Press Releases

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Risk of West Nile Virus Continues

Positive Mosquitoes Detected in 23 Connecticut Towns

Dr. Philip Armstrong
The Connecticut Agricultural Experiment Station
123 Huntington St.
New Haven, CT 06511
Phone: 203-974-8510; Email:

Dr. Jason White
The Connecticut Agricultural Experiment Station
123 Huntington St.
New Haven, CT 06511
Phone: 203-974-8440; Email:

New Haven, CT – The State Mosquito Management Program is warning Connecticut residents about the increased risk of infection by West Nile virus (WNV) this season. So far, the Connecticut Agricultural Experiment Station (CAES) has detected WNV-infected mosquitoes in: Branford, Bridgeport, Cornwall, Darien, Fairfield, Greenwich, Hartford, Ledyard, Meriden, Milford, New Canaan, New Haven, Newington, Norwalk, Stamford, Stratford, Wallingford, Waterbury, Waterford, West Haven, Westport, Wilton, and Woodstock. There are no human cases of WNV so far this season.

“We continue to see high numbers of mosquitoes carrying West Nile virus, especially in coastal Fairfield and New Haven counties and in the greater Hartford area,” said Dr. Philip Armstrong, Medical Entomologist at the CAES. “This includes mosquito species that feed readily on humans, which increases the risk of infection. Now is the critical time of year when virus activity reaches its peak in the mosquito population."

“August and September are the months when people are at greatest risk of West Nile virus infection,” said Dr. Jason White, Director of CAES. “We strongly encourage Connecticut residents to take simple steps to prevent mosquito bites, such as using insect repellent and covering bare skin, especially during dusk and dawn when biting mosquitoes are most active.”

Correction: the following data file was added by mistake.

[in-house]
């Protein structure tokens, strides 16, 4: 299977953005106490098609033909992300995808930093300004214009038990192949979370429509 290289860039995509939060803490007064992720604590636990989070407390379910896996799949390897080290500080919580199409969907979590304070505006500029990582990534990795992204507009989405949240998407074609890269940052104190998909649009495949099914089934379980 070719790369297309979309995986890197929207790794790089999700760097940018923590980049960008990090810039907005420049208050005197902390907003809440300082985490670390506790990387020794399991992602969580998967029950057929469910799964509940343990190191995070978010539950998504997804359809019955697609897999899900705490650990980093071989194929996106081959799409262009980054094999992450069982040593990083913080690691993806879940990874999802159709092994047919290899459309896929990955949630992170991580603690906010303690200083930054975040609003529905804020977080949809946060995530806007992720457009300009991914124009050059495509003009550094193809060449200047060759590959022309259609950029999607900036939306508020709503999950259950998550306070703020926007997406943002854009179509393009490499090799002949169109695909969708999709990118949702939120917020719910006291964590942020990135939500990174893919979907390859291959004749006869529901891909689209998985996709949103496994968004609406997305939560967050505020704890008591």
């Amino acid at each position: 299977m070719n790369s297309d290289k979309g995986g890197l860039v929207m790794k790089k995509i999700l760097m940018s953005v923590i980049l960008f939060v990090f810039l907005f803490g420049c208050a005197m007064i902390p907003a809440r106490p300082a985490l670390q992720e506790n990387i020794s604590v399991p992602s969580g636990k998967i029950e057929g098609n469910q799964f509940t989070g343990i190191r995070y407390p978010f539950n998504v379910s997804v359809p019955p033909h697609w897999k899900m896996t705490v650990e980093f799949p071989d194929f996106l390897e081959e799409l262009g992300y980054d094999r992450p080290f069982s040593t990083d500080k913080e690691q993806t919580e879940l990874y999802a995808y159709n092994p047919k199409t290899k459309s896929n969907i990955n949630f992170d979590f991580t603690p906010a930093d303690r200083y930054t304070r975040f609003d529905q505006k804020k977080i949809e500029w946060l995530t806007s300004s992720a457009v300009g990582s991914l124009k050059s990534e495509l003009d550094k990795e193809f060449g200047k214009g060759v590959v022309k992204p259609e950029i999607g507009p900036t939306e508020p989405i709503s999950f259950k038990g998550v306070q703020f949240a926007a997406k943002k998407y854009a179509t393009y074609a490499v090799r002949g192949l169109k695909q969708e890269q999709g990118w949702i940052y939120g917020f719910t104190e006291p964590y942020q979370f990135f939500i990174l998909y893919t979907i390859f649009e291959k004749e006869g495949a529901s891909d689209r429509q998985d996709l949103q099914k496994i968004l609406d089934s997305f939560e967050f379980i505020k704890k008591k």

To reduce the risk of being bitten by mosquitoes, residents should:

  • Minimize time spent outdoors between dusk and dawn when mosquitoes are most active.
  • Consider the use of mosquito repellents containing an EPA-registered active ingredient, including DEET, Picaridin, IR3535, oil of lemon eucalyptus, para-methane-diol (PMD), or 2-undecanone, when it is necessary to be outdoors.
  • Wear shoes, socks, long pants, and a long-sleeved shirt when outdoors for long periods of time, or when mosquitoes are more active. Clothing should be light-colored and loose-fitting and made of tightly woven materials that keep mosquitoes away from the skin.
  • Be sure door and window screens are tight-fitting and in good repair.
  • Use mosquito netting when sleeping outdoors or in an unscreened structure and to protect infants when outdoors.

Figure 1. Connecticut towns in which WNV-infected mosquitoes have been detected in 2022.

Map showing the Connecticut towns in which West Nile virus-infected mosquitoes have been detected in 2022.

Figure 2. Weekly number of WNV-positive mosquito pools detected in 2022 compared to the 16 year average.

Graph showing the weekly number of West Nile virus-positive mosquito pools detected in 2022 compared to the 16 year average.

Connecticut Mosquito Management Program

The response to mosquito transmitted diseases in Connecticut is a collaborative inter-agency effort involving the Department of Energy and Environmental Protection (DEEP), The Connecticut Agricultural Experiment Station (CAES), the Department of Public Health (DPH), the Department of Agriculture, and the Department of Pathobiology at the University of Connecticut (UCONN). These agencies are responsible for monitoring mosquito populations and the potential public health threat of mosquito-borne diseases.

The CAES maintains a network of 108 mosquito-trapping stations in 88 municipalities throughout the state. CAES begins mosquito trapping and testing in June and continues into October. Positive findings are reported to local health departments and on the CAES website.

For information on WNV and other mosquito-borne diseases, what can be done to prevent getting bitten by mosquitoes, the latest mosquito test results, and human infections, visit the Connecticut Mosquito Management Program website.